Part four of Five Choices, a Philosophical Reflection on Scientific Knowledge
How should we deal with misinformation? We have a choice. One approach is to accept disagreement, to let people share their perspectives even if they are wrong, and thus to tolerate arguments as an essential part of democracy and free speech. But if we do this, we run risks. People may be misled into doing things that put them at grave risk, or even that put everyone in danger. People may be incited into extreme acts that undermine democratic institutions. People might even be lured into hating their neighbours for their differences. Can we bear to undertake such risks?
We have a clear alternative: censorship. We can say that whenever the consequences are sufficiently severe, we are obligated to draw a line in the sand against disinformation and prevent it from being disseminated. We could form a media power bloc - say, a Trusted News Initiative - and get all the tech companies controlling social media, and all the major players in the journalistic media to agree to prevent the dissemination of misinformation. In short, we can unite the most powerful forces in communications technology to enforce censorship in order to prevent misinformation from being spread.
But this too carries risks. The nature of scientific process is built upon disagreements. Despite the simplistic orthodoxy of 'hypothesis, experiment, theory', the production of scientific knowledge is not a sausage machine that you simply crank the handle to reach conclusions. On the contrary, a fairer caricature of the process would be 'competing hypotheses, triangulation of evidence, validation of theories' - and in all three stages, disagreement is essential to success. In the absence of disagreement, we are in danger of drawing premature conclusions based on incomplete evidence, and thus treating provisional hypotheses as robust theories without the painstaking work required to assemble an accurate picture.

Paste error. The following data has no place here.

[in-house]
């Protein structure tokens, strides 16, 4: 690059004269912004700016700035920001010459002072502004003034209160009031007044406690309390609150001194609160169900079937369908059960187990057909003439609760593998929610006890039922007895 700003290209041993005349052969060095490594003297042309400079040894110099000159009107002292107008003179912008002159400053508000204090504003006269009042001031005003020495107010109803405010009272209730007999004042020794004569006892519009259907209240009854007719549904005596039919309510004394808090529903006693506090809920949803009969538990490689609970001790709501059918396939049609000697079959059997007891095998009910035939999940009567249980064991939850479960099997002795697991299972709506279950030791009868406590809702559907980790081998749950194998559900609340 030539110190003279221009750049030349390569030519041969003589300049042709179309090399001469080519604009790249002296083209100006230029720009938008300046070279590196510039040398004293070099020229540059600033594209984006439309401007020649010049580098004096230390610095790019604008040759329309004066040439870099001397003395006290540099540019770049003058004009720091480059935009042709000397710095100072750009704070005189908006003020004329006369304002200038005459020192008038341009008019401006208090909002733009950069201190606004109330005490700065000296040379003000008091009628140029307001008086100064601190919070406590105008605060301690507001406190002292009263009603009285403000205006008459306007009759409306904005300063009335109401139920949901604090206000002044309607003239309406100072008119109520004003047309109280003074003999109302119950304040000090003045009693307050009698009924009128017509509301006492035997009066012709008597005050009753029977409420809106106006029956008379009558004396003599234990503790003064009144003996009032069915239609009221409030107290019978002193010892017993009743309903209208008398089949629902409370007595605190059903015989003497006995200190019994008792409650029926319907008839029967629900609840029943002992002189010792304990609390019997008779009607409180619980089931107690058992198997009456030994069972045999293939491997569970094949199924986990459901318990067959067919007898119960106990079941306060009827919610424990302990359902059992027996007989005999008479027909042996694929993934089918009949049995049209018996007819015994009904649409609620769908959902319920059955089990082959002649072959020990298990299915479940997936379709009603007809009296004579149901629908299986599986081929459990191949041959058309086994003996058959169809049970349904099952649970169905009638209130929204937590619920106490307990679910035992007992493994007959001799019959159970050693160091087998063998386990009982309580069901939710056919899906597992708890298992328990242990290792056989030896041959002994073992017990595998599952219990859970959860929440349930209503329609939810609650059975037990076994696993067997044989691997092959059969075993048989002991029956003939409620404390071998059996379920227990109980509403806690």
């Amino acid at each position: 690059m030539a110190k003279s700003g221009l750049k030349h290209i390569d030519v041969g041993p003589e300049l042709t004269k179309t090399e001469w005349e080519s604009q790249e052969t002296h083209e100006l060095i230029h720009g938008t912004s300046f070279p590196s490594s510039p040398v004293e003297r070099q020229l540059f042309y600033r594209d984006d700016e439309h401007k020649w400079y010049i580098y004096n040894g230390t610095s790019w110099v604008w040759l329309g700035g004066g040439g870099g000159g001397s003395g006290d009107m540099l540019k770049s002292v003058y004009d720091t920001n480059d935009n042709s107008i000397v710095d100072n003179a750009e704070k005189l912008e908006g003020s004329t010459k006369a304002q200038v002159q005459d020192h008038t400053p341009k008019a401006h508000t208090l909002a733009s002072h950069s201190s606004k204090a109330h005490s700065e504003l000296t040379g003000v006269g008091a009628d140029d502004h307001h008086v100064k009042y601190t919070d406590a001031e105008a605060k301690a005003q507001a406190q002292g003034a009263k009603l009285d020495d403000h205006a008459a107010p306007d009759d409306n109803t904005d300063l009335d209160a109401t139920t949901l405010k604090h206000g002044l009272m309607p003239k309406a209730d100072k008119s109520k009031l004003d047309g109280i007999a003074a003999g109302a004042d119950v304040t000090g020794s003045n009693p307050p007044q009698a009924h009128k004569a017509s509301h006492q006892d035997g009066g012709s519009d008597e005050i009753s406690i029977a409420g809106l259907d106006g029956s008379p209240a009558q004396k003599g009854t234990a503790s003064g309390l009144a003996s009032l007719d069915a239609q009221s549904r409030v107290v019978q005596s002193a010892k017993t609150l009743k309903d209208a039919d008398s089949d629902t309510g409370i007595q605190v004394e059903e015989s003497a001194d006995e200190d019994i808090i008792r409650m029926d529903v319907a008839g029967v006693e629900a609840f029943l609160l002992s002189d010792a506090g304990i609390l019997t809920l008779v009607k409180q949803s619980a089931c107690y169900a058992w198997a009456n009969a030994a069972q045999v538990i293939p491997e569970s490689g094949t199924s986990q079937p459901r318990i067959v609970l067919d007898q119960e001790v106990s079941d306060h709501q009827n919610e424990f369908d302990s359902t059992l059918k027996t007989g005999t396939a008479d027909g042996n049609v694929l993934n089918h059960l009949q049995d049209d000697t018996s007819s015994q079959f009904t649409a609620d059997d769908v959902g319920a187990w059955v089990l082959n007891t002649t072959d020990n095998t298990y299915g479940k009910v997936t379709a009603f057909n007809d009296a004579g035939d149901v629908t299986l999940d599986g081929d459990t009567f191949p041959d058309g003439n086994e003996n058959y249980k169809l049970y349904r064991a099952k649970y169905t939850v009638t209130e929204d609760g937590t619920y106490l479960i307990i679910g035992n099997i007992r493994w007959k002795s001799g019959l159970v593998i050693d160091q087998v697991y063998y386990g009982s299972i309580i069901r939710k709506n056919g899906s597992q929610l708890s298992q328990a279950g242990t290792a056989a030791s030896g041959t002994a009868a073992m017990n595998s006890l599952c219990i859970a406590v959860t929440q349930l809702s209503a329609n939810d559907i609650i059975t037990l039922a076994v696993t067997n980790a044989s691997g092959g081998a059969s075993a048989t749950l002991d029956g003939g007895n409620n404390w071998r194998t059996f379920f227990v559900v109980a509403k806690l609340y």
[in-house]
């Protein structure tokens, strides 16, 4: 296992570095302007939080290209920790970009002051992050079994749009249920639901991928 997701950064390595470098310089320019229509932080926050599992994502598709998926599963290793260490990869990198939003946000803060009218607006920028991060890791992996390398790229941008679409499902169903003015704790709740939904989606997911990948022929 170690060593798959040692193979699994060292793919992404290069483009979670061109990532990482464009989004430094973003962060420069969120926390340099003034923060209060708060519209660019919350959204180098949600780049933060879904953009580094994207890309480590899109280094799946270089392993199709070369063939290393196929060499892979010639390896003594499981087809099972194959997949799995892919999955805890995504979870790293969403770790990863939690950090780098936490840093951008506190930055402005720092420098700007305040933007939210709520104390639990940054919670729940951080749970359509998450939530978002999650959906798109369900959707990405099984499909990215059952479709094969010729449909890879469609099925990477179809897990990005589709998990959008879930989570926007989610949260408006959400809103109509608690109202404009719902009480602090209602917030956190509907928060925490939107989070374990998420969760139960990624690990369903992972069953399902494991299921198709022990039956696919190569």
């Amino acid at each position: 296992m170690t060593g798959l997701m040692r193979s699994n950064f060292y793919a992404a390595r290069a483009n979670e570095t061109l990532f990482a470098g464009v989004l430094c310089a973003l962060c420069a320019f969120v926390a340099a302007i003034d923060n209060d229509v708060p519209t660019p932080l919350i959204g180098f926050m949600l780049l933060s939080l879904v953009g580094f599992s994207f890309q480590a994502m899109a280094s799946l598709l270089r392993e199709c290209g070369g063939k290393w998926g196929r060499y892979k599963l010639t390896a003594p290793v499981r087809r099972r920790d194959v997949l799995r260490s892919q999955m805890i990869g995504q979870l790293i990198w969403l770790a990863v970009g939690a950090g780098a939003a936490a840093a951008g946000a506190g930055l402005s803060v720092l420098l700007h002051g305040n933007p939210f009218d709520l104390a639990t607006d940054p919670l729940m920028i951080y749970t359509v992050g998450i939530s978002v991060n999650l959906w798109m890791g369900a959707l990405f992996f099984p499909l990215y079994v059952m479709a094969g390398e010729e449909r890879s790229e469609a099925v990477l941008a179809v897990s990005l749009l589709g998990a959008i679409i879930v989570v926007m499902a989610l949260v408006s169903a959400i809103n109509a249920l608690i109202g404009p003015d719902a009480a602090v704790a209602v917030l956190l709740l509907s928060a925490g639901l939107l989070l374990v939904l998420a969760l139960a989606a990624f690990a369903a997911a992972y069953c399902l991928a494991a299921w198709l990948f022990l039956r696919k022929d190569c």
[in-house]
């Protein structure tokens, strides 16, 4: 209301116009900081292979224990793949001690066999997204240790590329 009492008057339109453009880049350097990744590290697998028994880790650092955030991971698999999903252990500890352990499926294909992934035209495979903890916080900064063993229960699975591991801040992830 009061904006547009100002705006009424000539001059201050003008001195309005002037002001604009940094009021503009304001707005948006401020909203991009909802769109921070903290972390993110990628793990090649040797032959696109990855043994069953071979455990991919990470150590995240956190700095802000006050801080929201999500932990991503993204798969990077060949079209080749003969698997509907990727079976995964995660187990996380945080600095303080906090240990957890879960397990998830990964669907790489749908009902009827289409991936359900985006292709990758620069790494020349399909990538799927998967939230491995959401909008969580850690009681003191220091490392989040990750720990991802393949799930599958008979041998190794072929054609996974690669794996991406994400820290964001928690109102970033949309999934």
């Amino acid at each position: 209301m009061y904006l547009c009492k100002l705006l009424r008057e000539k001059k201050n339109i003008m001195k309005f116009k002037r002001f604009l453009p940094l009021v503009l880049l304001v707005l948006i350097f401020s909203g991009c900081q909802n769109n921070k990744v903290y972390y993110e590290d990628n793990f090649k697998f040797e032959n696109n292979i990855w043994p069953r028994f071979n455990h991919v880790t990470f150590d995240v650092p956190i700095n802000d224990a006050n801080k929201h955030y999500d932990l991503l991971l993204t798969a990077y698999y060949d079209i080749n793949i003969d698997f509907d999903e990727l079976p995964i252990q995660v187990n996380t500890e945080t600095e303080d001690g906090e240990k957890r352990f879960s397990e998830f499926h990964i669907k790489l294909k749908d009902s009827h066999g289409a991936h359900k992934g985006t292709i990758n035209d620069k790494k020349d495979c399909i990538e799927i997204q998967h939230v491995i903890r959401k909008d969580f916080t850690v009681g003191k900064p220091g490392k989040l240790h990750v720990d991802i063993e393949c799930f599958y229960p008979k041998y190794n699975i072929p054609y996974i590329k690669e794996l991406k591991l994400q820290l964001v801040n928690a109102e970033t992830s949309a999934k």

Applying censorship to active scientific research topics is not a way of defending scientific knowledge, it is a method of completely preventing its production. You simply cannot stop the spread of misinformation without knowing what the true state of affairs is, and you cannot know this without permitting the disagreements that allow the sciences to conduct effective research programmes. And given that every theory in the sciences is provisional until all objections are eventually resolved (a process that typically takes decades), there is never a viable point at which censorship could plausibly be in the service of scientific truth.
If you resort to censorship, you make it impossible to know the true state of affairs. As a result, people may be misled into doing things that put them at grave risk, even that put everyone in danger, such as prolonging widespread panic. People may be incited into extreme acts that undermine democratic institutions, such as reneging on civil rights agreements. People may be lured into hating their neighbours for their differences, such as whether or not they have taken a vaccine. Can we bear to undertake such risks?
Next week, the final part: The Experts vs the People
The opening image is a detail from an encaustic artwork of unknown providence. As ever, no copyright infringement is intended and I will take the image down if asked by the rightful owner of the artwork.